Sensing the game’s new mood was difficult even behind closed doors (the Alan Wake sub-woofers next door were exceptionally loud), but Staten illustrated how the new game was designed with a greater sense of mood. Halo ODST is a mystery, and as such, the coloring, music, and story will reflect that idea with red skies, a much vaster scale of the city and you’re small place in it.
Bungie loves its AI characters and in ODST, instead of Guilty Spark, you’ll meet the city’s super smart AI, The Superintendent, created by ONI, the office of naval intelligence. Known as the “Super,” this city AI reaches you by making a phone call on a public phone. When you answer, you learn he is watching you and wants to help. The Super is also damaged, partially broken due to the Slip Stream blast the Covenant ship caused. The Super gives you a top-down digital map of the whole city, and provides you with beacons you can set to help guide yourself and others (if you’re playing co-op, for instance) as the story progresses.
The first enemies you’ll see are basic grunts, after which you’ll encounter basic level brutes. In these first battles, you’ll have to strafe, distract, run, and keep the enemies guessing, unlike the straight run-and-gun of Halo 1-3. These fights, however, didn’t appear to be terribly difficult nor interesting.
Staten ended the demo by showing the Firefight mode. Firefight is basically a massive survival mode, in which your team is given a finite amount of team lives (seven) and must withstand nonstop, increasingly difficult Covenant attacks. Bungie is in the process of completely re-designing its Website to incorporate new stats and functionality, leaderboards, etc., to reflect the demands of the new game. We watched a replay of ODST troopers fight off Brute leaders equipped with their giant hammer/staffs, which pretty much just ended the fight, as each ODST militant was eventually hammered off his feet and propelled 30 to 50 feet into the air like a sharply hit tennis ball serve.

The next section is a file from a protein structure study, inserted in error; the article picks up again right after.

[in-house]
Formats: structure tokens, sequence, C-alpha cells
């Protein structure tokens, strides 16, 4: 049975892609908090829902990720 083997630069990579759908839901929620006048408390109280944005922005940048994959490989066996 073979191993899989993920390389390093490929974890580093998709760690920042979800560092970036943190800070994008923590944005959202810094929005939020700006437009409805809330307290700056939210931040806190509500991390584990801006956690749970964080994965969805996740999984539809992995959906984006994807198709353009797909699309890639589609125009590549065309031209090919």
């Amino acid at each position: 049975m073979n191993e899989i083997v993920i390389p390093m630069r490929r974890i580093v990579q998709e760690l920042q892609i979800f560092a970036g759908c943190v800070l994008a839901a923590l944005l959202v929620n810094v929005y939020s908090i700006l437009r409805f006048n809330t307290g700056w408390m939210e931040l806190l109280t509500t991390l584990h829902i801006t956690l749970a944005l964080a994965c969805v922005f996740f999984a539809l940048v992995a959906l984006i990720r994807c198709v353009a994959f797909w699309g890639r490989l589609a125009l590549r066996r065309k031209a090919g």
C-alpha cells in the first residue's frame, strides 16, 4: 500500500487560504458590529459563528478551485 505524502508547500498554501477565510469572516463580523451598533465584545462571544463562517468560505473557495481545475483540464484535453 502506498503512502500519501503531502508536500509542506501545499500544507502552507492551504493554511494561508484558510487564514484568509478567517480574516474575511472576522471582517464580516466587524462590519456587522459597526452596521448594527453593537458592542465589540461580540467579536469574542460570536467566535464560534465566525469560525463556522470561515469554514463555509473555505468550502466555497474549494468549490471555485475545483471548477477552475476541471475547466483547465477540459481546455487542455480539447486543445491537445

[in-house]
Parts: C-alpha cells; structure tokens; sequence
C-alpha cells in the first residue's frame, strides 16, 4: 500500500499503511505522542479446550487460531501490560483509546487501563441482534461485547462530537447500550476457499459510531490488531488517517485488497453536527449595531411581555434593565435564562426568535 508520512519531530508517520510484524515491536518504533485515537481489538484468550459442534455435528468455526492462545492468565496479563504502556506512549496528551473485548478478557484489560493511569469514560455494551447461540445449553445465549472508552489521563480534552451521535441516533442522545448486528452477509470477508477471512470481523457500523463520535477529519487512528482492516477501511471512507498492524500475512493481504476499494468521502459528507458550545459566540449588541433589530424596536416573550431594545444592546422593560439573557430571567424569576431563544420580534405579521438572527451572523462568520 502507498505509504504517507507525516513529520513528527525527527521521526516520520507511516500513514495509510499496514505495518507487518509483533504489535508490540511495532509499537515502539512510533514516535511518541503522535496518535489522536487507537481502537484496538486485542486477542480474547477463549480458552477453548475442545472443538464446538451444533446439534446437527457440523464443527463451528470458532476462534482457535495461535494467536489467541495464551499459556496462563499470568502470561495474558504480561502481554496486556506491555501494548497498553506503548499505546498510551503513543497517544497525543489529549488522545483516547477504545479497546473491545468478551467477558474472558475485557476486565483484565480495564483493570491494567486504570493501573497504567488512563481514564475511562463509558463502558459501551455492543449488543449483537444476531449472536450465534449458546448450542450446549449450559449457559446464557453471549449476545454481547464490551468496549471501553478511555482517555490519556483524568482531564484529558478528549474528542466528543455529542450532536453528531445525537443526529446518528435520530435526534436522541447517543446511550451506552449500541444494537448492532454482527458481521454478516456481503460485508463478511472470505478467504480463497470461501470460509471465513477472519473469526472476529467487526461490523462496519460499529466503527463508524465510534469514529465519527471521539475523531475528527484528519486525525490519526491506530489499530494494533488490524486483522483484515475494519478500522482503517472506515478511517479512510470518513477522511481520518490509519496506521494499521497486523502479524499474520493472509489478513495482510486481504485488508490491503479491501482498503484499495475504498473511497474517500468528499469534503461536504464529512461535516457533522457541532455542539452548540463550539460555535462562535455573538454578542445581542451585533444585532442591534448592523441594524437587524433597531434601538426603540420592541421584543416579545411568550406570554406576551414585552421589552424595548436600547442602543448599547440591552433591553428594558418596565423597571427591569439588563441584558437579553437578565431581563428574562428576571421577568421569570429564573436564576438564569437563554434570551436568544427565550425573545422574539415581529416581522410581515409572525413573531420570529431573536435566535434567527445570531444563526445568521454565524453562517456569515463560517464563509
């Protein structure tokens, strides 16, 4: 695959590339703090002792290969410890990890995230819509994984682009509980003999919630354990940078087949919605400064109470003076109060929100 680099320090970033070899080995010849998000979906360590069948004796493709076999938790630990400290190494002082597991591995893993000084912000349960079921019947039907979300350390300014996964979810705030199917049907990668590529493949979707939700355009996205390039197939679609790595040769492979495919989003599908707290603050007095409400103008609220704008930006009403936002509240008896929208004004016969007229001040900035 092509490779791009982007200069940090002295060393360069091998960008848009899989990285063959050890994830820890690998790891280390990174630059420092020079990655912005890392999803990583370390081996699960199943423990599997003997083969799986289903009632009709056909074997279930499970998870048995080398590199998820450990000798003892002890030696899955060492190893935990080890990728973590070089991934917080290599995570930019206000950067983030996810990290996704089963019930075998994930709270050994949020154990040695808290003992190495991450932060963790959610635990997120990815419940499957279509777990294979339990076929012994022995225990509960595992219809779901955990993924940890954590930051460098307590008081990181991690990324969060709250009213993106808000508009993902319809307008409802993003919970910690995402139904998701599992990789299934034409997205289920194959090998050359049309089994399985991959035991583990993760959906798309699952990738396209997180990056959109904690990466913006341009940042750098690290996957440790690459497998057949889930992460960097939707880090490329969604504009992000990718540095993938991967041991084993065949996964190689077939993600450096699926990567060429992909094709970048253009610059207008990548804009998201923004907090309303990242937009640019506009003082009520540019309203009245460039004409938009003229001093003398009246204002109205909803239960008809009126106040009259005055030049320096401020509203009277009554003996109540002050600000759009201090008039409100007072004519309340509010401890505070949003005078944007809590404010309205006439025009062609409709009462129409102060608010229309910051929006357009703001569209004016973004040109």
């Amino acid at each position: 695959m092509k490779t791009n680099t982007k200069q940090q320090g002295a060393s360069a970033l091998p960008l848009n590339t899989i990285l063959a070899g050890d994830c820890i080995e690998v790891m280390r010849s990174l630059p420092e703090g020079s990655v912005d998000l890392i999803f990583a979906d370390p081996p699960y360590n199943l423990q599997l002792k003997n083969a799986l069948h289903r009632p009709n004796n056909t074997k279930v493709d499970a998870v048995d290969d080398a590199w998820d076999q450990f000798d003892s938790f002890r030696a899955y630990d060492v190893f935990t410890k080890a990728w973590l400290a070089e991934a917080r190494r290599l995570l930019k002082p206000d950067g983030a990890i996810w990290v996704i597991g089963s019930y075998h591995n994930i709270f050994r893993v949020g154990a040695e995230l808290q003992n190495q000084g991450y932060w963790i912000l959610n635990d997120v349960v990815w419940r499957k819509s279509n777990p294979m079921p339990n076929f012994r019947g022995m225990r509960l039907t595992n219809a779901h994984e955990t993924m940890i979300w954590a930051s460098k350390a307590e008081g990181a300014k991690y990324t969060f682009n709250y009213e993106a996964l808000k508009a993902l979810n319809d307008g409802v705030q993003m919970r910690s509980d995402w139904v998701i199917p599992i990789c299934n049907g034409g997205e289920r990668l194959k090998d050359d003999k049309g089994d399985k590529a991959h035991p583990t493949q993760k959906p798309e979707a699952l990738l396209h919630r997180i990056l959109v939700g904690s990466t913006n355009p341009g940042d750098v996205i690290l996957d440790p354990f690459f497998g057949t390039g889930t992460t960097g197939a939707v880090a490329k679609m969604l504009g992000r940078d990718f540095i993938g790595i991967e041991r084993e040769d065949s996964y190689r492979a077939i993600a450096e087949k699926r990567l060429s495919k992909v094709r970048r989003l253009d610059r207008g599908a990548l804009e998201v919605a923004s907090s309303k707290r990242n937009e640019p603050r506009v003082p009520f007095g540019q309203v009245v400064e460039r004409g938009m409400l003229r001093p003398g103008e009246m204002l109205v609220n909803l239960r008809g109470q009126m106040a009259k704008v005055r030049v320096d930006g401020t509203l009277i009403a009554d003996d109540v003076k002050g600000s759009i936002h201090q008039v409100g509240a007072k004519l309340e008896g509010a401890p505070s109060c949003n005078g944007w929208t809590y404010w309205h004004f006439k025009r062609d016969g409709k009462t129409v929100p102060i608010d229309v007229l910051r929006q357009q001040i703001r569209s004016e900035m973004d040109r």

While Bungie is correct in thinking that the next Halo needs to look, feel, and play differently, not running and gunning in Halo, not recharging instantly, and not being a super bad ass seems like a weird idea for any Halo game. I mean, those are, in some basic way, the tenets of what Halo is. To play it differently, stripped down to human proportions, makes me wonder why it’s called Halo at all. I say this, of course, not having played it or experienced the story or what Bungie has to fully offer, so I am not fully equipped to judge. So what I am hoping is that place of these tenets, there are bigger, more impressive elements to be revealed that compel gamers in ways that are so great and enticing that they will accept this new Halo style and embrace it. From an experienced perspective, having read all the books and played all the games, it’s tough to see those enticing elements just yet.